Time for a Flush Tax

The state of Maryland has just set aside $18.6 million to upgrade two Baltimore sewage treatment plants that are major polluters of the Chesapeake Bay. The source of funds: a “flush tax” — $2.50 a month added to household sewer bills — that is expected to raise $60 million to $70 million per year.

In an editorial today, the Daily Press lauds the Maryland tax for providing a stable, ongoing source of funding for water pollution clean-up efforts. Although Virginia did manage to dedicate $260 million from the budget surplus to one-time projects this year, future contributions are subject to fiscal vagaries.

For once, I agree with the Daily Press. I would add one point to the reasoning proffered by the Daily Press’ pundits: To the greatest extent possible, government services should be put on a “user pays” basis. The Maryland system establishes a direct and rational nexus between those who consume sewage “services” and contribute to pollution, and those who pay to clean up that pollution. Virginia, by contrast, taxes citizens and businesses indiscriminantly.

Furthermore, I would suggest this: Any new tax to clean up the Bay should be offset by a reduction of taxes elsewhere. I don’t believe in adding to Virginia’s tax burden — just restructuring it along the most rational economic lines possible.

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11 responses to “Time for a Flush Tax”

  1. Larry Gross Avatar
    Larry Gross

    The “flush tax” has some interesting dimensions to it.

    Wouldn’t one presume that the current recipients of water/sewer revenue – mostly the municipal operators already have standards that, in theory, mean that the effluent is already “clean” (enough?).

    So.. my question is what exactly is the target of the added tax?

    I think this is an important question because unless there is a cogent policy .. that money will be collected and not necessarily spent in ways that achieve what folks think it will achieve.

    Then.. I’d throw a little bomb … with respect to Smokestack Mercury Pollution – which any casual reader will easily recognize is a very serious problem … with fish and other critters.. like songbirds and even eagles, etc.

    Why not have a Smokestack Mercury Tax also…?

    In the end.. the “solution” to being more “Green”.. is .. unfortunately for users to fork over more “Green” because the idea that the plant operators – whether they be private or public .. will “eat” the money.. is a no go.. they just pass on the charges to customers.. they have to if they are to remain solvent.

  2. Larry, isn’t this precisely the argument I have made with respect to redidential areas paying their own way? We have set up a system wherein businesses pay a disproportionate share of the costs as if they will eat it, when in fact, they turn around and pass the costs right back to us.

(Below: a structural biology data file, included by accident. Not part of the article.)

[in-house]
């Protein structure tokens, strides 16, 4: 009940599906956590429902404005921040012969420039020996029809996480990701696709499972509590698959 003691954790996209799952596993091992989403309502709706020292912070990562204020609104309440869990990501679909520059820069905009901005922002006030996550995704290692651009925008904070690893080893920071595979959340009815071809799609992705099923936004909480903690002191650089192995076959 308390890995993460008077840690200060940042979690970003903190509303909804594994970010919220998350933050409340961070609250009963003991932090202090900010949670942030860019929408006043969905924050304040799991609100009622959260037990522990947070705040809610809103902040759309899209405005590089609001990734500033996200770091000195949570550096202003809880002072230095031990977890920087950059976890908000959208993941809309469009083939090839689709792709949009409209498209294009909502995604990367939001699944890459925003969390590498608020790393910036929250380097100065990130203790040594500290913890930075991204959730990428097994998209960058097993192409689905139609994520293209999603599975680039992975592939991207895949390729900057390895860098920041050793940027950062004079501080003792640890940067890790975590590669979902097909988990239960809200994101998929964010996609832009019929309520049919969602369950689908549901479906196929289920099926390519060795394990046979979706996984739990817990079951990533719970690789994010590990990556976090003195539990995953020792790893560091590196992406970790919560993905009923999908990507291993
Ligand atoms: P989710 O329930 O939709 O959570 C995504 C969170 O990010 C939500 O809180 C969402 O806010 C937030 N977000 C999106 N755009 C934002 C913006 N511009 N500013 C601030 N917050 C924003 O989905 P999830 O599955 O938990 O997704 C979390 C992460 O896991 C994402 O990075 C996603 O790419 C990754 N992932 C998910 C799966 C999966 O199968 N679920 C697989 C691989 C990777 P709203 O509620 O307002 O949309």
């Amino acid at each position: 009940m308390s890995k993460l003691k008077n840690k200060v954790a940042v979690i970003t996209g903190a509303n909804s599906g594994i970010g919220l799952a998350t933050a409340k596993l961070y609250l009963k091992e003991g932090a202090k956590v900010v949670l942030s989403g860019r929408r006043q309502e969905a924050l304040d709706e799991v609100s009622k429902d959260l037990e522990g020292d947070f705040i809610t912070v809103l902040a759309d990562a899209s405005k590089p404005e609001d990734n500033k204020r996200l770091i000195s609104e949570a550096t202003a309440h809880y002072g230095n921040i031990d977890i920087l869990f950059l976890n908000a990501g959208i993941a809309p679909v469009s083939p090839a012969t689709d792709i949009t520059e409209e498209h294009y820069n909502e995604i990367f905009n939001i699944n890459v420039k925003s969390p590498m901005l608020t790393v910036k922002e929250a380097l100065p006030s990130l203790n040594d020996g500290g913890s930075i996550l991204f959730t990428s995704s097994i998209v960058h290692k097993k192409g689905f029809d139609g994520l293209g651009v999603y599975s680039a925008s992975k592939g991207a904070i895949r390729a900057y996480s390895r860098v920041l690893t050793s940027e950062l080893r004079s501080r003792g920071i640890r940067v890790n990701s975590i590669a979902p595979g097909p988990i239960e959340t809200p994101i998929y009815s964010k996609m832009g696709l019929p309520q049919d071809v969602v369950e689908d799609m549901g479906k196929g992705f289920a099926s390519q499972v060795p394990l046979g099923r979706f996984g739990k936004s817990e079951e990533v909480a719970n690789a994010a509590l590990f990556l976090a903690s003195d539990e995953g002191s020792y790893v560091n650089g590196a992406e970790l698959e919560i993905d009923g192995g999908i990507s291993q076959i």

Coal, like seawater, has minute amounts of nearly everything on the planet in it, including radioactive materials. I have seen it written that because of the massive amounts of material consumed, coal burning plants actually release more radioactivity into the atmosphere than nuclear plants.

    In other words, pick your poison. Conservation is expensive, and when you go beyond a certain level of cleanliness the costs go asymptotic to infinity.

    I think that the situation with the water plants is that there are new regulations concerning the amount of Nitrogen that can be released, where the previous regulations concerned themselves with bacteria and solids. The new regulations require a much higher degree of technology.

    Inasmuch as the flush tax would go to support these new regulations, I can’t see that you can effectively reduce the cost someplace else unless you set some priorities as to what you are willing to enforce and what you are not.

  3. Anonymous Avatar

    The General Assembly has already infused hundreds of millions in GF money into the same water quality improvement purposes, so would you reverse course and replace that with a flush tax? Do both? I’m all for user fees, but I don’t understand why this user fee is good but another user fee, the gas tax is bad. Nor do I get why it is bad to rely on GF for water treatment plants, but great to depend on GF for roads. Somebody needs to ‘splain that to me.

  4. Larry Gross Avatar
    Larry Gross

    What I find troubling with the flush tax .. is that is seems to be separate from the regs that specify tighter control of nitrogen.

    The environment is no different than VDOT in this regard. Throwing money without performance metrics and accountability is wrong, wrong , wrong… and it’s the absolute core of cost-effectiveness in my view.

    We should not be wasting money on ineffective transportation nor should we be wasting money on ineffective environmental expenditures either.

    re: the “cost” of a clean environment. I believe that you do need to do a cost-benefit but in the case of our on-life-support Bay and Mercury in our Rivers… I think there can be no doubt .. that we are a long, long way from wasting money on minor issues … much less overkill.. we have serious problems that demand change.